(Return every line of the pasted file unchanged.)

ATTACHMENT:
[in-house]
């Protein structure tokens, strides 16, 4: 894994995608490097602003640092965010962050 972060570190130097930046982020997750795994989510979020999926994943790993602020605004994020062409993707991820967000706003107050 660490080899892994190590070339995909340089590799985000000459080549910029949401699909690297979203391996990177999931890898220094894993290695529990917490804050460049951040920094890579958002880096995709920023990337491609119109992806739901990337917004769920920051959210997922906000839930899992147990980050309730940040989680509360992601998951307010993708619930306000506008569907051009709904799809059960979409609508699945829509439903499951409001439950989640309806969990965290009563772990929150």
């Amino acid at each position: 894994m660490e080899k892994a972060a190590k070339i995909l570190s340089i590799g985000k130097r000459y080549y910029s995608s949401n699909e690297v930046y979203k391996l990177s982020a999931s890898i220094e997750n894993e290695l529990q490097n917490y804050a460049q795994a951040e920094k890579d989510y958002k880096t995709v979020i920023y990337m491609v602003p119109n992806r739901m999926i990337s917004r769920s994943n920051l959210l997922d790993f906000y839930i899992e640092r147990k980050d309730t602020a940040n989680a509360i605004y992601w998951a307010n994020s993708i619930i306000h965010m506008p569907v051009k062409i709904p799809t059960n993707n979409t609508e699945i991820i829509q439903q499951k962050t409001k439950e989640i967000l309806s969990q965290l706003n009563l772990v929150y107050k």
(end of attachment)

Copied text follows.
[in-house]
């Protein structure tokens, strides 16, 4: 894994995608490097602003640092965010962050 972060570190130097930046982020997750795994989510979020999926994943790993602020605004994020062409993707991820967000706003107050 660490080899892994190590070339995909340089590799985000000459080549910029949401699909690297979203391996990177999931890898220094894993290695529990917490804050460049951040920094890579958002880096995709920023990337491609119109992806739901990337917004769920920051959210997922906000839930899992147990980050309730940040989680509360992601998951307010993708619930306000506008569907051009709904799809059960979409609508699945829509439903499951409001439950989640309806969990965290009563772990929150």
């Amino acid at each position: 894994m660490e080899k892994a972060a190590k070339i995909l570190s340089i590799g985000k130097r000459y080549y910029s995608s949401n699909e690297v930046y979203k391996l990177s982020a999931s890898i220094e997750n894993e290695l529990q490097n917490y804050a460049q795994a951040e920094k890579d989510y958002k880096t995709v979020i920023y990337m491609v602003p119109n992806r739901m999926i990337s917004r769920s994943n920051l959210l997922d790993f906000y839930i899992e640092r147990k980050d309730t602020a940040n989680a509360i605004y992601w998951a307010n994020s993708i619930i306000h965010m506008p569907v051009k062409i709904p799809t059960n993707n979409t609508e699945i991820i829509q439903q499951k962050t409001k439950e989640i967000l309806s969990q965290l706003n009563l772990v929150y107050k």